Getting a coach on life.

Imagine being in a film or book where every movement is controlled and every action is premeditated. Consider The Truman Show, where Truman Burbank’s whole life is a TV set and his every move is manipulated for ratings. Or 1984, George Orwell’s disturbing dystopian future where citizens don’t question the status quo for fear of dire consequences. They say fiction is only one step removed from fact. Are these creative works a reflection of the human desire to be guided and told what to do? After all, having someone give you all the answers is comfortable and safe, which could be why life coaching is in such high demand, with a revenue of USD1 billion.

Of course, humans have always sought to understand the meaning of life and want to be guided towards the answer. As early as 400 BC, Socrates ruminated on living well and virtuously. Even in modern times, spiritual leaders such as the Dalai Lama expounds the benefits of compassion and kindness. Humans have always been drawn to those who can help them lead better and more fulfilling lives. In the 1970s, sports coaches became all the rage after Timothy Gallwey’s book The Inner Game of Tennis hit the shelves. It was only a matter of time before someone decided to Control-C this useful technique into the corporate world.

Enter the life coach. A life coach helps clients achieve their goals. Goals are personal and can range from simple (exercise more) to the more complex (overcoming an addiction). Life coaching became a thing circa 2010 and is up there with the therapist, psychiatrist and counsellor as an accessory to make life a little better. Contrary to popular opinion, life coaches aren’t there to tell a person what they should or shouldn’t do, nor are they there to provide answers. Life coaches help clients achieve clarity on what they want to do with their lives. It’s not about picking apart issues from the past and correcting them; it’s about moving forward, and this is done through conversations and guided questions.

What is striking, though, is that life coaching seems to fall mainly under the purview of middle- to upper-class professionals. Those who are already successful and looking to inject a little more meaning into their lives. Or maybe they just need a push to make some changes. Ask the guy rummaging through the dregs of life and you can bet he’s fighting just to survive day by day, which leaves him zero time to ponder on the mysteries of life or achieve self-actualisation. It’s no big surprise life coaching is highly popular in developed countries and not so much in places where it’s a struggle to keep food on the table.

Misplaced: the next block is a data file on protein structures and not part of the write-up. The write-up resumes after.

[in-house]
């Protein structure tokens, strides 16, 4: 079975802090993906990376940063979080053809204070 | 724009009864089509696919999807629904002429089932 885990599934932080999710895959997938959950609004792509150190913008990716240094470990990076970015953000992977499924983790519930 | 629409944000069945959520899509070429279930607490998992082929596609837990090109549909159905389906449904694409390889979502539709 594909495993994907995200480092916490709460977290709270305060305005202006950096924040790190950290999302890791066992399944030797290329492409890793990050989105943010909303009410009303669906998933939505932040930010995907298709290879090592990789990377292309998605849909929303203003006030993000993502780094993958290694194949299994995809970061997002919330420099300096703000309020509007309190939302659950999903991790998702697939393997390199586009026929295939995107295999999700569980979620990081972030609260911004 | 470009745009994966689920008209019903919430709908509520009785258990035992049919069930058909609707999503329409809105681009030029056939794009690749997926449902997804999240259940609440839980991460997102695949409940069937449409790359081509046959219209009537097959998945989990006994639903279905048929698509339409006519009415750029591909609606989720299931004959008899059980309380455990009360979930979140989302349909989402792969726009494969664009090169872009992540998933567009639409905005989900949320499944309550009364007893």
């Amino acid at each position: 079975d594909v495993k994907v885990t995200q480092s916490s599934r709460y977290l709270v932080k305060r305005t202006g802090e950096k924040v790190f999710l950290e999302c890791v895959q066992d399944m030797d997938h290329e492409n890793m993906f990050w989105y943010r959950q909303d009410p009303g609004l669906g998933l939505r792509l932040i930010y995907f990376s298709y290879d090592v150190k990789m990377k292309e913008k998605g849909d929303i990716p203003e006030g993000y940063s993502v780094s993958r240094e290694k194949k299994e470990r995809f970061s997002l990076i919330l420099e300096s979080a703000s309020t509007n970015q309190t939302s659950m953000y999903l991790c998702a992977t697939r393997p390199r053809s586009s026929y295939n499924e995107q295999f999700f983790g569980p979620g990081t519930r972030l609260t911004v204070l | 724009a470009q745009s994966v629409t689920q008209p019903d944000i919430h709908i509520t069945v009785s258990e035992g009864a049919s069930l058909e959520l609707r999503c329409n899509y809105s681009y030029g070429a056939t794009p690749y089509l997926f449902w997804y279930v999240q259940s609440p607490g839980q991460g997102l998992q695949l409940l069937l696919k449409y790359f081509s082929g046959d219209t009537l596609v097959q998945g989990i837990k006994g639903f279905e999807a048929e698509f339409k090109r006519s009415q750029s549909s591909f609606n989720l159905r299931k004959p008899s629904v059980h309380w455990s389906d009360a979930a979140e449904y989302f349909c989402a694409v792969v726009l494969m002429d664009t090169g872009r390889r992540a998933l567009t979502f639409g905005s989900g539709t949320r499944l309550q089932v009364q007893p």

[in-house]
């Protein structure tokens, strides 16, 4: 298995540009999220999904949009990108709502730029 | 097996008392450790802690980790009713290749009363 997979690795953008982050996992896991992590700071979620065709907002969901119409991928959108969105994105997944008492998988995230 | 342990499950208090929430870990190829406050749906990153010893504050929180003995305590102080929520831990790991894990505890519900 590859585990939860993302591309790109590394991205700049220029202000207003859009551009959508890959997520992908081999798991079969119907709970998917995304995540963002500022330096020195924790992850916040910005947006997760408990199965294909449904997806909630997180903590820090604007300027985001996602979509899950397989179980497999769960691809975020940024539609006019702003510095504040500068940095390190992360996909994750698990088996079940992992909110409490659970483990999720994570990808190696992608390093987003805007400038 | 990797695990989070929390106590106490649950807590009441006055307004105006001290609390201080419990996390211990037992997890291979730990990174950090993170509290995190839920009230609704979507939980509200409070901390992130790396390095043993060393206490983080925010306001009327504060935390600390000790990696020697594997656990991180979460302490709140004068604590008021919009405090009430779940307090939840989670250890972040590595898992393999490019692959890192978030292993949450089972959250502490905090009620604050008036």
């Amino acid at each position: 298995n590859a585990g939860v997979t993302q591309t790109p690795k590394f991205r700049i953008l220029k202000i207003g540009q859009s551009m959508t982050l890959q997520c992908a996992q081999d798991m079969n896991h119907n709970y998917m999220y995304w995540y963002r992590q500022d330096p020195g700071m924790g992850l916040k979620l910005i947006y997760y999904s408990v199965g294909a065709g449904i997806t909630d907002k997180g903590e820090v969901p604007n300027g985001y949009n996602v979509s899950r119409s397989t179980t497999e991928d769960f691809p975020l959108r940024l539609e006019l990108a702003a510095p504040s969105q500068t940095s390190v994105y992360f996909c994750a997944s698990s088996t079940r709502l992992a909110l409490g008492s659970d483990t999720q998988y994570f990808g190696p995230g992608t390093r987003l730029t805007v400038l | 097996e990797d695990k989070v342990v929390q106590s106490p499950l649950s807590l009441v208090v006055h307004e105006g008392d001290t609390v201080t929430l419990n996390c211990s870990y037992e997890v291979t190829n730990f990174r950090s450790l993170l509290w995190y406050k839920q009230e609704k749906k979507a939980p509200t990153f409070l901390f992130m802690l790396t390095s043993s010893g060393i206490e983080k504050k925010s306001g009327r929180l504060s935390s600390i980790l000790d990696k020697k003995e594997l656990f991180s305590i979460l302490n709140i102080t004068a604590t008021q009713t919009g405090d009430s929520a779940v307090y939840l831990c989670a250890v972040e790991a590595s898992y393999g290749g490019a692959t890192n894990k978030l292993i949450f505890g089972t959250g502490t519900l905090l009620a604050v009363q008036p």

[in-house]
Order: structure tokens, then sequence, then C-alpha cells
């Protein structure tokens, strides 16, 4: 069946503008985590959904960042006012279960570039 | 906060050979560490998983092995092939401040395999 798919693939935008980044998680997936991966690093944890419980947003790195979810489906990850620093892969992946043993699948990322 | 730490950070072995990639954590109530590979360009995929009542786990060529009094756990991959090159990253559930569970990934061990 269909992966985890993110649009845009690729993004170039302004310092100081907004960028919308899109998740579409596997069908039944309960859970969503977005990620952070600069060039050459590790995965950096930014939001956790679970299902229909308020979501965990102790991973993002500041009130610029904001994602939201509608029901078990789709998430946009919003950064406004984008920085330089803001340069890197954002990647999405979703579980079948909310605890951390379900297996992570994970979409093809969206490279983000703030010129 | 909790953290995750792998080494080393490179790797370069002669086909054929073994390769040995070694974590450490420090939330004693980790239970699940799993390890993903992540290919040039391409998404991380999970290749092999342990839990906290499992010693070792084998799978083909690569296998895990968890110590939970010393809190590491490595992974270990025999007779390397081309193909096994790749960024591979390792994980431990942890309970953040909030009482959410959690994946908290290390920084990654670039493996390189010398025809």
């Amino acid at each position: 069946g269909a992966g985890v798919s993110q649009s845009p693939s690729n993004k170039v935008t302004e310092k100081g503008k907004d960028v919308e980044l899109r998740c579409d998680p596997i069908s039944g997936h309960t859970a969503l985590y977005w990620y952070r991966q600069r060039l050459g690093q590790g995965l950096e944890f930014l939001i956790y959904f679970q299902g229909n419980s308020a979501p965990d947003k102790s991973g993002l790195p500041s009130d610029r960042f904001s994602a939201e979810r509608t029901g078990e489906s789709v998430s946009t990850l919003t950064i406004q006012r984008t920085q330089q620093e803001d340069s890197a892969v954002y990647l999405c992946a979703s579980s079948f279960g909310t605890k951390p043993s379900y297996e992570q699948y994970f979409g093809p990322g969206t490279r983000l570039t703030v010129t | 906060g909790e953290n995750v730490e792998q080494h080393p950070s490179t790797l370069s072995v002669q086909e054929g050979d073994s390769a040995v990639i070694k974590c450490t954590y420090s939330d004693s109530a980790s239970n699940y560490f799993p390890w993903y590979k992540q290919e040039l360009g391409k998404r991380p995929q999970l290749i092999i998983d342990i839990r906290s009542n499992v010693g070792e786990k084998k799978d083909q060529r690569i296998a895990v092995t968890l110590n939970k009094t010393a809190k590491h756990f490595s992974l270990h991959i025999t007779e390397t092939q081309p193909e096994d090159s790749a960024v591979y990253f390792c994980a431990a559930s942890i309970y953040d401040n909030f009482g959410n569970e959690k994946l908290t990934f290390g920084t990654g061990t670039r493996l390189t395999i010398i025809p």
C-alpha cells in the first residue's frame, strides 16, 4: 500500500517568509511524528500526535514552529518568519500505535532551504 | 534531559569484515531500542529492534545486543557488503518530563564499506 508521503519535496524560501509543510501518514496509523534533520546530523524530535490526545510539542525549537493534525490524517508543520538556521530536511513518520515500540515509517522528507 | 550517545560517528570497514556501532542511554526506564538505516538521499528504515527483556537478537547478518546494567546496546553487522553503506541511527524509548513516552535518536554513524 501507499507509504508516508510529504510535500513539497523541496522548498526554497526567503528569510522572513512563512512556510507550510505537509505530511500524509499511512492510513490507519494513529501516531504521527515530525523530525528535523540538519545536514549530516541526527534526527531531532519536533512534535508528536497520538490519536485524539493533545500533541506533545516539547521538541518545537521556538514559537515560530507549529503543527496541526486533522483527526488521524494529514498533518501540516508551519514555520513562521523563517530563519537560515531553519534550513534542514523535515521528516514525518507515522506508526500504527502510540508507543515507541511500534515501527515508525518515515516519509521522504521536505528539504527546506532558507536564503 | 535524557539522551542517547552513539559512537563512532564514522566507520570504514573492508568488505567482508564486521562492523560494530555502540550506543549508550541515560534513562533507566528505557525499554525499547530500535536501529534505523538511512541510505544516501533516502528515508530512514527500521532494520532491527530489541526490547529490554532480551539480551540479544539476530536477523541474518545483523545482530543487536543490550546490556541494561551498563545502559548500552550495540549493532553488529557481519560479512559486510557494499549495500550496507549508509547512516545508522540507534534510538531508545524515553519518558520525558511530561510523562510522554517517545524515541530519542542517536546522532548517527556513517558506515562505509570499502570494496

These days, you can throw a stone and chances are, you would hit a life coach; they’ve sprouted like cuckbois in the feminist movement. How does it all work, though? Do you pick a life coach randomly and hope for the best? The problem with the industry—popular and in demand as it is—is it’s currently unregulated. Do you really want to seek the advice of someone who probably only decided to be a life coach 5 minutes ago? I’m not knocking life coaches here—I’m sure there are many who are awesome and have helped countless adults be more adept at managing their lives. The problem starts when you have a rapidly growing industry with zero or no culpability if things were to go pear-shaped.

There are also those who choose life coaches based on what they see: so-and-so has the perfect life and that’s what I want, which is dangerous because people are buying into a good marketing strategy. We all know perfect only exists on magazine covers and billboards (and we also know these have been extensively airbrushed and photoshopped). It’s a classic example of selective perception: you see something because it appeals to you, ignore the rest because it doesn’t, and make a choice based on your perception. The problem is you don’t see the whole picture, only a curated version where half the meaning could’ve been lost in translation.

In the modern world, too much emphasis has been placed on leading the perfect life. Yes, we can all do with a little push in the right direction; however, do life coaches really have a place in our lives? Have we cluttered and junked up our lives so much we need a helping hand to do better than we’re already doing? If so, then it’s a sad reflection of the distance we have travelled as a society.

 

 

 

Yen Li Wong